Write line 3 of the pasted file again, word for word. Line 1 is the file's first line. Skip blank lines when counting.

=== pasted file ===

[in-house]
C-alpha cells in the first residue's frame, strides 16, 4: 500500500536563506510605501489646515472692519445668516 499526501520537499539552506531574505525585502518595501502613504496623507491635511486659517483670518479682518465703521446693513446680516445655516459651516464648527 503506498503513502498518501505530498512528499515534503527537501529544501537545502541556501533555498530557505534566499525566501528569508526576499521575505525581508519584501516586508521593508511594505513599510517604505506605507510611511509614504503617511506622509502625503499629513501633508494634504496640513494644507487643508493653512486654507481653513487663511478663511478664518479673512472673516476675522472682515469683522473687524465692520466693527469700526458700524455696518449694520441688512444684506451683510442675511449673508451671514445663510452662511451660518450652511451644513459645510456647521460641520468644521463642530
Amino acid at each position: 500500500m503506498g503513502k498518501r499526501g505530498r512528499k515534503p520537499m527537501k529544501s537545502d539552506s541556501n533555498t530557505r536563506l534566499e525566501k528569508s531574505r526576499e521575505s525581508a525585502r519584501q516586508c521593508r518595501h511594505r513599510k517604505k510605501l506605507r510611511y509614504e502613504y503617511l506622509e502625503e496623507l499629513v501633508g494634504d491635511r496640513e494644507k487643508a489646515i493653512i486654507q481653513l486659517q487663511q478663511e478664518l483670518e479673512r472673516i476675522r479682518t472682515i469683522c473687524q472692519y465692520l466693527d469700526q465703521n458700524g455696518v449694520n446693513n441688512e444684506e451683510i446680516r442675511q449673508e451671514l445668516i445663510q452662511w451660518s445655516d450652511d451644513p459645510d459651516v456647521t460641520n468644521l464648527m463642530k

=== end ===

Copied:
Amino acid at each position: 500500500m503506498g503513502k498518501r499526501g505530498r512528499k515534503p520537499m527537501k529544501s537545502d539552506s541556501n533555498t530557505r536563506l534566499e525566501k528569508s531574505r526576499e521575505s525581508a525585502r519584501q516586508c521593508r518595501h511594505r513599510k517604505k510605501l506605507r510611511y509614504e502613504y503617511l506622509e502625503e496623507l499629513v501633508g494634504d491635511r496640513e494644507k487643508a489646515i493653512i486654507q481653513l486659517q487663511q478663511e478664518l483670518e479673512r472673516i476675522r479682518t472682515i469683522c473687524q472692519y465692520l466693527d469700526q465703521n458700524g455696518v449694520n446693513n441688512e444684506e451683510i446680516r442675511q449673508e451671514l445668516i445663510q452662511w451660518s445655516d450652511d451644513p459645510d459651516v456647521t460641520n468644521l464648527m463642530k